Early parental separation and the psychosocial development of daughters 6-9 years old

Am J Orthopsychiatry. 1999 Jan;69(1):49-60. doi: 10.1037/h0080381.


The relationship of timing of early parental separation to psychosocial development of daughters was examined in 77 girls, 6-9 years of age over a four-year period. Disruptive behavior across contexts was prevalent in girls separated between birth and two years of age. Girls separated between three and five years of age showed more externalizing behavior problems, but only in school. Results suggest that early parental separation has more pervasive and stable negative effects on psychosocial adjustment of girls in this age group in single-parent families. Implications of the findings and directions for research are discussed.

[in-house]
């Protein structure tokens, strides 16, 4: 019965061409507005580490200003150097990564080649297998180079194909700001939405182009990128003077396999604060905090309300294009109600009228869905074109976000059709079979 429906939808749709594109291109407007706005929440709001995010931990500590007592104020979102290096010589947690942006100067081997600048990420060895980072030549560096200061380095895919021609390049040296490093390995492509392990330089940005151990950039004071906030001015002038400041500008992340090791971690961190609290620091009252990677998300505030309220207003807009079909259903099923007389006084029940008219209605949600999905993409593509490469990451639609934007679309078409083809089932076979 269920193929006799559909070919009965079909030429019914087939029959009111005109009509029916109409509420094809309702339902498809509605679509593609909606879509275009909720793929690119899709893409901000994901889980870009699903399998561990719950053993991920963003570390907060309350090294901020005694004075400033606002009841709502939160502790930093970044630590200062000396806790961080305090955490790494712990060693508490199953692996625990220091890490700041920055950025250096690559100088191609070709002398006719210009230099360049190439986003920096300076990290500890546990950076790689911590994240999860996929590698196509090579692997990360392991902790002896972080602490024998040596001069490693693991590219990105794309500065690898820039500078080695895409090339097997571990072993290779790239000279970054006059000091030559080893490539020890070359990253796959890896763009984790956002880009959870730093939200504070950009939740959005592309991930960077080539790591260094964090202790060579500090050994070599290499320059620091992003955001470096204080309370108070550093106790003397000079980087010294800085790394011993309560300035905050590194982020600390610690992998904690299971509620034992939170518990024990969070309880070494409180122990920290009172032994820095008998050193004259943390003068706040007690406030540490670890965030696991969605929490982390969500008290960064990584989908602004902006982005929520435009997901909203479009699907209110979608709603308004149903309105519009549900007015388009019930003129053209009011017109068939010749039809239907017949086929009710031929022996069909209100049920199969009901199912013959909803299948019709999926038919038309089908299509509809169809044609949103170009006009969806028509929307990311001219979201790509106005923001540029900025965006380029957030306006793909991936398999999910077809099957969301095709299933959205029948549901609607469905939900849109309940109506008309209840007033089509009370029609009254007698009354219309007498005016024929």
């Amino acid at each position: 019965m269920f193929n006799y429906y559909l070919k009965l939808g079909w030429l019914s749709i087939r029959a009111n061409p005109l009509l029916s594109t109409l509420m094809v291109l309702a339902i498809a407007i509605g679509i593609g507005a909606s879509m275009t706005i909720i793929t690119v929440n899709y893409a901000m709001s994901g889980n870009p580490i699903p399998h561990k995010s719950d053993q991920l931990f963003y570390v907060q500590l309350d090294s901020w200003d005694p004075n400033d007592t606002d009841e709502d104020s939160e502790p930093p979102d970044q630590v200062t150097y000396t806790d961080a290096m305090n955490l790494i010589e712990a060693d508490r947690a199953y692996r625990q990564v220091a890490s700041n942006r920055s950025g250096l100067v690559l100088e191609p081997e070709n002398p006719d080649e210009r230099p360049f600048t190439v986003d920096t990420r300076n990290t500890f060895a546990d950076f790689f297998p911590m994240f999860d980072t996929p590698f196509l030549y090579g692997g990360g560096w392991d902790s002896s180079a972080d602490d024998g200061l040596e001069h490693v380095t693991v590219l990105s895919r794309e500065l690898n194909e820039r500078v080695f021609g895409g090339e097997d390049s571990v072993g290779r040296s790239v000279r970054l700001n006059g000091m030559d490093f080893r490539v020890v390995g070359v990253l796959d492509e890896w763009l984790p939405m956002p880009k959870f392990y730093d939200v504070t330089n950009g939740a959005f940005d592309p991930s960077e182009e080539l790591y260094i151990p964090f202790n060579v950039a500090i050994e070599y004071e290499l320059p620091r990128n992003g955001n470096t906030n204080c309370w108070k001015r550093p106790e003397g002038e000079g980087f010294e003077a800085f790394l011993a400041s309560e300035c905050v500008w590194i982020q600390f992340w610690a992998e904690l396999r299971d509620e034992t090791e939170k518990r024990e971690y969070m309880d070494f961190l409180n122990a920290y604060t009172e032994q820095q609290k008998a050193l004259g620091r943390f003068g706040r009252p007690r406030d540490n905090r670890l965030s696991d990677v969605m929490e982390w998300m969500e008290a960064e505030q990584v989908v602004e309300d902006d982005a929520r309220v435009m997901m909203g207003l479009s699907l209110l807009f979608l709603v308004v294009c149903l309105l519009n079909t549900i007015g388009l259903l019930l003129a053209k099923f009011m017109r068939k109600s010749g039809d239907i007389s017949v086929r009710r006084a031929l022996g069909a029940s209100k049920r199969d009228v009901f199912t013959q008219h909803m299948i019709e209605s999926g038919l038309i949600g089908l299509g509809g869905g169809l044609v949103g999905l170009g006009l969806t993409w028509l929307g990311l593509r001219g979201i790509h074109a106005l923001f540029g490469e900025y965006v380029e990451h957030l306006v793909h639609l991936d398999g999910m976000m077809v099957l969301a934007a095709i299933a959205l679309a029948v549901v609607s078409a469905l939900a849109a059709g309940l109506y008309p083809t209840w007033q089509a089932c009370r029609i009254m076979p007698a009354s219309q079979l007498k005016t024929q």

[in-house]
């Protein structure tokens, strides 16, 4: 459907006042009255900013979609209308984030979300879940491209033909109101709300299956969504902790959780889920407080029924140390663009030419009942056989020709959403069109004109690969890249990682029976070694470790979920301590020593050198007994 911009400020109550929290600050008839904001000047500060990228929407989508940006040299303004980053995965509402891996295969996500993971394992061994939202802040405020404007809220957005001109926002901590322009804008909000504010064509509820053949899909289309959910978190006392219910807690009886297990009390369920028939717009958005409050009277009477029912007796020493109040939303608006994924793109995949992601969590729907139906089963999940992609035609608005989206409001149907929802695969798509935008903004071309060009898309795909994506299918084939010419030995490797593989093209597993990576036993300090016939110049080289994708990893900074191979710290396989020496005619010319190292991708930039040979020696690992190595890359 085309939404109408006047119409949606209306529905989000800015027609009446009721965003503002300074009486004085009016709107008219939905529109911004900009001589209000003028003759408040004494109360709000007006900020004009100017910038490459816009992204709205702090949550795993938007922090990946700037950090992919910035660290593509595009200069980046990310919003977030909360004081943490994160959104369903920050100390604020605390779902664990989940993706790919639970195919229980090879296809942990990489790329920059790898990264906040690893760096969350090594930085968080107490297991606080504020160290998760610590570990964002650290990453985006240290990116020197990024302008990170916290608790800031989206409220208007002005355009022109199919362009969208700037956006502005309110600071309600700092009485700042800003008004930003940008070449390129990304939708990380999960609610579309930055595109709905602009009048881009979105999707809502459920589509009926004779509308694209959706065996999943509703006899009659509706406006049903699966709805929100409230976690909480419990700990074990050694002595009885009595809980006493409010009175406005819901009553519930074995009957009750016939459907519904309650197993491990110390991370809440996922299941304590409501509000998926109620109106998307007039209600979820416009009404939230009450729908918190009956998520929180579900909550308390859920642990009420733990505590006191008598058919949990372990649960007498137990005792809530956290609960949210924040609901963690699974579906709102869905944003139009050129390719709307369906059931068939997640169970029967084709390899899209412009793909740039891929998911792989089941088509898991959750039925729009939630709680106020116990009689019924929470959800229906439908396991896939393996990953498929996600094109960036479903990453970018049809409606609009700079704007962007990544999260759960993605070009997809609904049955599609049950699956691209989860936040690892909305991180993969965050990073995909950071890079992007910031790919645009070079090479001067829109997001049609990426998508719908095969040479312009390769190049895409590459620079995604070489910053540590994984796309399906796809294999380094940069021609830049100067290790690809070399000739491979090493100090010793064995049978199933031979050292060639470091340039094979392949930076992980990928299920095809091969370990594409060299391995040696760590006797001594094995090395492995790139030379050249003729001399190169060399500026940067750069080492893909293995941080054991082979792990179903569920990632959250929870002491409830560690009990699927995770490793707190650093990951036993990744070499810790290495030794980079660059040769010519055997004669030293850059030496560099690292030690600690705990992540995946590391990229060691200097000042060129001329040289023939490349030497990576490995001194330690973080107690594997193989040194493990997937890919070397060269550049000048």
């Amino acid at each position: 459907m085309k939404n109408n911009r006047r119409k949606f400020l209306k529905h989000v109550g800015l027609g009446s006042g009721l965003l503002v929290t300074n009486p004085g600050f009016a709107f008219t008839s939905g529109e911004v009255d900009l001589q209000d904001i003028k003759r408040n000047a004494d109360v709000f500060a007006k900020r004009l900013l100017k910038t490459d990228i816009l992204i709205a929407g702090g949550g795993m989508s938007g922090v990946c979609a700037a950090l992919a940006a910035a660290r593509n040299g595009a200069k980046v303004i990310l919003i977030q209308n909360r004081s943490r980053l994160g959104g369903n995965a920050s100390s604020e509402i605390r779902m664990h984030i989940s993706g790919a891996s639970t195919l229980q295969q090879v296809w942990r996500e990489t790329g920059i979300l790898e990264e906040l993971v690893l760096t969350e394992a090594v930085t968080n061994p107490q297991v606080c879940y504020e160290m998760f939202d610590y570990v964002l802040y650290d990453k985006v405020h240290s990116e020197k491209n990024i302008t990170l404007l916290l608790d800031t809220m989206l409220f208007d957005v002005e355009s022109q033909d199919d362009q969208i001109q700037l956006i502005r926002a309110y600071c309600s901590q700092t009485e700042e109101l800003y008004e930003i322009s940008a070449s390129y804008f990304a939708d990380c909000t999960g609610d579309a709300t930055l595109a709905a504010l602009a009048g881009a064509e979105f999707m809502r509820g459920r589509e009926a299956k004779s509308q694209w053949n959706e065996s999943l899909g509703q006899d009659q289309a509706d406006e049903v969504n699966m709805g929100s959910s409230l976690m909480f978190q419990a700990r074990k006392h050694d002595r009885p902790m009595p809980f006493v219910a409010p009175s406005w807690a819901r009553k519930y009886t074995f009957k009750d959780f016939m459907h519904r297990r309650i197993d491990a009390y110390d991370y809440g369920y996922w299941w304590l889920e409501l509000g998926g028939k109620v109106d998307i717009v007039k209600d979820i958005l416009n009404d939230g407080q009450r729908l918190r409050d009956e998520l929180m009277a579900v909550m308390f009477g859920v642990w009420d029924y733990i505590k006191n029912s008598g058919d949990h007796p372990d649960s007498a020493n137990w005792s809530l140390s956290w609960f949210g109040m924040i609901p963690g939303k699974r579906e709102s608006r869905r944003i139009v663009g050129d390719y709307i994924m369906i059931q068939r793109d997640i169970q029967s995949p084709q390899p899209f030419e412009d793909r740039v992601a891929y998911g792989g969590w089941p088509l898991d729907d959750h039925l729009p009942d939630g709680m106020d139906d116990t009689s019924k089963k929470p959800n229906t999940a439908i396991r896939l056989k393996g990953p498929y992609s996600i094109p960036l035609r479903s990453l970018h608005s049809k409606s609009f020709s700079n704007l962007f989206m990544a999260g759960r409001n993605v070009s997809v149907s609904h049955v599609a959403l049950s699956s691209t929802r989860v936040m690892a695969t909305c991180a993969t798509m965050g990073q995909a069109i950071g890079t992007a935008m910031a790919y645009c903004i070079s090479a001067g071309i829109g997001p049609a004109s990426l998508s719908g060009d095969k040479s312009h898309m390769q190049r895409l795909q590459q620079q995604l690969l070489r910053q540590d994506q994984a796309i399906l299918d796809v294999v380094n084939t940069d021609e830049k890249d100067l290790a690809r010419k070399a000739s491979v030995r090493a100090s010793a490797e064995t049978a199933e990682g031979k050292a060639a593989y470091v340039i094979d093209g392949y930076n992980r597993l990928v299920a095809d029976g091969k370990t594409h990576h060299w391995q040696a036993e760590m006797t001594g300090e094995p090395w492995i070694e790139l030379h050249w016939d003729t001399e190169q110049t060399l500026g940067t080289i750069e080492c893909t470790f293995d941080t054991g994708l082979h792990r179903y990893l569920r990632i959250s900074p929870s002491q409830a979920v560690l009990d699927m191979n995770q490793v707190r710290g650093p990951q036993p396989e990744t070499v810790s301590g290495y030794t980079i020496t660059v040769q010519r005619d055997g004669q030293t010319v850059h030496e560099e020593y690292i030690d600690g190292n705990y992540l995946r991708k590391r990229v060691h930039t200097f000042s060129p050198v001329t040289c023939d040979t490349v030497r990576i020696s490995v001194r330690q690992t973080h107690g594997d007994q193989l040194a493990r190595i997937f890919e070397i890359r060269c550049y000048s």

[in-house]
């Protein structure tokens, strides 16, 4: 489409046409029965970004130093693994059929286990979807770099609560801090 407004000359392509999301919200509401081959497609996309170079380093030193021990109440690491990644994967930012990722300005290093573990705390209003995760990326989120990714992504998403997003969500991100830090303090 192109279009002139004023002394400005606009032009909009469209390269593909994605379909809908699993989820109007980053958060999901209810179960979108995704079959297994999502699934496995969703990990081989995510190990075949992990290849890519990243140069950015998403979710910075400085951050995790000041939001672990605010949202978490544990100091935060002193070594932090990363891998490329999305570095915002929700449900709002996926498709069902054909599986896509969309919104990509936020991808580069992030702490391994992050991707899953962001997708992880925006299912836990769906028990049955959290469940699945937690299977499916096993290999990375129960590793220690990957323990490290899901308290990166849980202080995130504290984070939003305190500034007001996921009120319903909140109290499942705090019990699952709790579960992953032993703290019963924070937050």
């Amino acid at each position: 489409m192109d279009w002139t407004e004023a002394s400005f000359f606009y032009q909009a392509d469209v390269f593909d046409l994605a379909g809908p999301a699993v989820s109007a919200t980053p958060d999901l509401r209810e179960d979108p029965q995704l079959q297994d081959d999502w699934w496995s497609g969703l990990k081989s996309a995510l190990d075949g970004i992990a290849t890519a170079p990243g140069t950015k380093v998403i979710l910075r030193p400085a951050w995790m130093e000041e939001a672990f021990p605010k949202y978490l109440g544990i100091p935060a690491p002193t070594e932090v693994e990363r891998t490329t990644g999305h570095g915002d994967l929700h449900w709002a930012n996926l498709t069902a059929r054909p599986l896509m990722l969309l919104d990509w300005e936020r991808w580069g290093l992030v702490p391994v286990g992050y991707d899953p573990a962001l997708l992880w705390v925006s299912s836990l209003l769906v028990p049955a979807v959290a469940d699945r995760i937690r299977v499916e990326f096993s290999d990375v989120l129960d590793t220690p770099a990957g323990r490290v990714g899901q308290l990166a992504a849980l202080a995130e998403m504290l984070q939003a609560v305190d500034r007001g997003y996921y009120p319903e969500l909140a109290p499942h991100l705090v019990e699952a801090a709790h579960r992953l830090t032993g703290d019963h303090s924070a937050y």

Publication types

  • Research Support, Non-U.S. Gov't

MeSH terms

  • Adaptation, Psychological
  • Age Factors
  • Case-Control Studies
  • Chi-Square Distribution
  • Child
  • Child Behavior Disorders / etiology
  • Child Development*
  • Child, Preschool
  • Divorce / psychology*
  • Family Health
  • Female
  • Humans
  • Infant
  • Infant, Newborn
  • Life Change Events
  • Longitudinal Studies
  • Mental Health*
  • Multivariate Analysis
  • Neurotic Disorders / etiology
  • Nuclear Family / psychology*
  • Paternal Deprivation*
  • Personality Development
  • Single Parent / psychology
  • Social Adjustment